More research for now needed

While the researchers are pleased with their findings, they are still planning to conduct further studies on aspects which may be needed to be investigated further or improved upon.

The group feels it is important for their studies to be repeated by various research institutions so that the results can be verified. According to the group, since CNSL is a natural product, its composition and properties would vary depending on from where it is sourced. This can have an effect on the termiticidal property of CNSL product.

Florante A. Cruz | Research asia research news
Further information:
http://rdenews.uplb.edu.ph
http://www.researchsea.com

More articles from Agricultural and Forestry Science:

nachricht Low-Altitude Aerial Images Allow Early Detection of Devastating Avocado Disease
28.05.2015 | University of Florida Institute of Food and Agricultural Sciences

nachricht New planning toolset gives farmers more options for improving water quality
28.05.2015 | American Society of Agronomy

All articles from Agricultural and Forestry Science >>>

The most recent press releases about innovation >>>

Die letzten 5 Focus-News des innovations-reports im Überblick:

Im Focus: Solid-state photonics goes extreme ultraviolet

Using ultrashort laser pulses, scientists in Max Planck Institute of Quantum Optics have demonstrated the emission of extreme ultraviolet radiation from thin dielectric films and have investigated the underlying mechanisms.

In 1961, only shortly after the invention of the first laser, scientists exposed silicon dioxide crystals (also known as quartz) to an intense ruby laser to...

Im Focus: Advance in regenerative medicine

The only professorship in Germany to date, one master's programme, one laboratory with worldwide unique equipment and the corresponding research results: The University of Würzburg is leading in the field of biofabrication.

Paul Dalton is presently the only professor of biofabrication in Germany. About a year ago, the Australian researcher relocated to the Würzburg department for...

Im Focus: Basel Physicists Develop Efficient Method of Signal Transmission from Nanocomponents

Physicists have developed an innovative method that could enable the efficient use of nanocomponents in electronic circuits. To achieve this, they have developed a layout in which a nanocomponent is connected to two electrical conductors, which uncouple the electrical signal in a highly efficient manner. The scientists at the Department of Physics and the Swiss Nanoscience Institute at the University of Basel have published their results in the scientific journal “Nature Communications” together with their colleagues from ETH Zurich.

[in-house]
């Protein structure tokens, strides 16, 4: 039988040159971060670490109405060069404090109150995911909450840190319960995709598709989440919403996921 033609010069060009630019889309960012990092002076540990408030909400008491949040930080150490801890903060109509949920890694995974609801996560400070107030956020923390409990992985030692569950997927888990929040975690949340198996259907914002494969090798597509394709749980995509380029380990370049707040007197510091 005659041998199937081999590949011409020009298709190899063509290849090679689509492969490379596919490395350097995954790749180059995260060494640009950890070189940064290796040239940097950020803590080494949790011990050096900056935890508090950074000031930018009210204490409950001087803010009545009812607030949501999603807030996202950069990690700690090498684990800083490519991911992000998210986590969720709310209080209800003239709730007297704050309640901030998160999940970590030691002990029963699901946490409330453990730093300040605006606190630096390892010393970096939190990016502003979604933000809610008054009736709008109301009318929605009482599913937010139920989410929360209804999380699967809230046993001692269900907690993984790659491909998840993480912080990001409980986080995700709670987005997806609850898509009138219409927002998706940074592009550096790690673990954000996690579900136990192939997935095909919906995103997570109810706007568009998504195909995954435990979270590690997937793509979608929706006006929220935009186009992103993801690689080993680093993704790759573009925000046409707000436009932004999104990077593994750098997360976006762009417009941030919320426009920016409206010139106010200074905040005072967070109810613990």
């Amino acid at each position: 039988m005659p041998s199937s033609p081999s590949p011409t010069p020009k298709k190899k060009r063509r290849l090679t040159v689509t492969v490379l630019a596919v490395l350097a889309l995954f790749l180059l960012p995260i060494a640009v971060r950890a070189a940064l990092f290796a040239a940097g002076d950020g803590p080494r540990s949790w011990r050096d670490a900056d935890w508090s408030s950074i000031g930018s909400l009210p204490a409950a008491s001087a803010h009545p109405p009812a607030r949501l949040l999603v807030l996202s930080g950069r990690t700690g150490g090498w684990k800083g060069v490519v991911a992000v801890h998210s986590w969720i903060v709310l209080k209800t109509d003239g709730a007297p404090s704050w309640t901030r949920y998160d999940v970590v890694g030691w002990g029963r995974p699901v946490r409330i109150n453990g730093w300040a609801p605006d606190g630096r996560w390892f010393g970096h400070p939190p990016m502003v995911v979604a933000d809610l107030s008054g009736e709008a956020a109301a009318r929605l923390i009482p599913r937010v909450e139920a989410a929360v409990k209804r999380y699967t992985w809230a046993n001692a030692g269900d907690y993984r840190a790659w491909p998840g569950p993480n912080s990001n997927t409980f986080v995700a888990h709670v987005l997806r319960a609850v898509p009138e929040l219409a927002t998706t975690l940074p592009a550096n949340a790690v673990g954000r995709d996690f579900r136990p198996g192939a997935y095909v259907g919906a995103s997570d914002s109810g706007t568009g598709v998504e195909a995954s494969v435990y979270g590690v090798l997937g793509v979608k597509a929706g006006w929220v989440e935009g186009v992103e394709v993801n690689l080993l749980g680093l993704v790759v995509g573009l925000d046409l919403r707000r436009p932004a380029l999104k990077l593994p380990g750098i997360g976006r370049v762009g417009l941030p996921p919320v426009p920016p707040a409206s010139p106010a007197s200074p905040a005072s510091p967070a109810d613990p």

Electronic components are becoming smaller and smaller. Components measuring just a few nanometers – the size of around ten atoms – are already being produced...

Im Focus: IoT-based Advanced Automobile Parking Navigation System

Development and implementation of an advanced automobile parking navigation platform for parking services

To fulfill the requirements of the industry, PolyU researchers developed the Advanced Automobile Parking Navigation Platform, which includes smart devices,...

Im Focus: First electrical car ferry in the world in operation in Norway now

  • Siemens delivers electric propulsion system and charging stations with lithium-ion batteries charged from hydro power
  • Ferry only uses 150 kilowatt hours (kWh) per route and reduces cost of fuel by 60 percent
  • Milestone on the road to operating emission-free ferries

The world's first electrical car and passenger ferry powered by batteries has entered service in Norway. The ferry only uses 150 kWh per route, which...

All Focus news of the innovation-report >>>

Anzeige

Anzeige

Event News

International symposium: trends in spatial analysis and modelling for a more sustainable land use

20.05.2015 | Event News

15th conference of the International Association of Colloid and Interface Scientists

18.05.2015 | Event News

EHFG 2015: Securing health in Europe. Balancing priorities, sharing responsibilities

12.05.2015 | Event News

 
Latest News

Siemens will provide the first H-class power plant technology in Mexico

28.05.2015 | Press release

Merging galaxies break radio silence

28.05.2015 | Physics and Astronomy

A New Kind of Wood Chip: Collaboration Could Yield Biodegradable Computer Chips

28.05.2015 | Information Technology

VideoLinks
B2B-VideoLinks
More VideoLinks >>>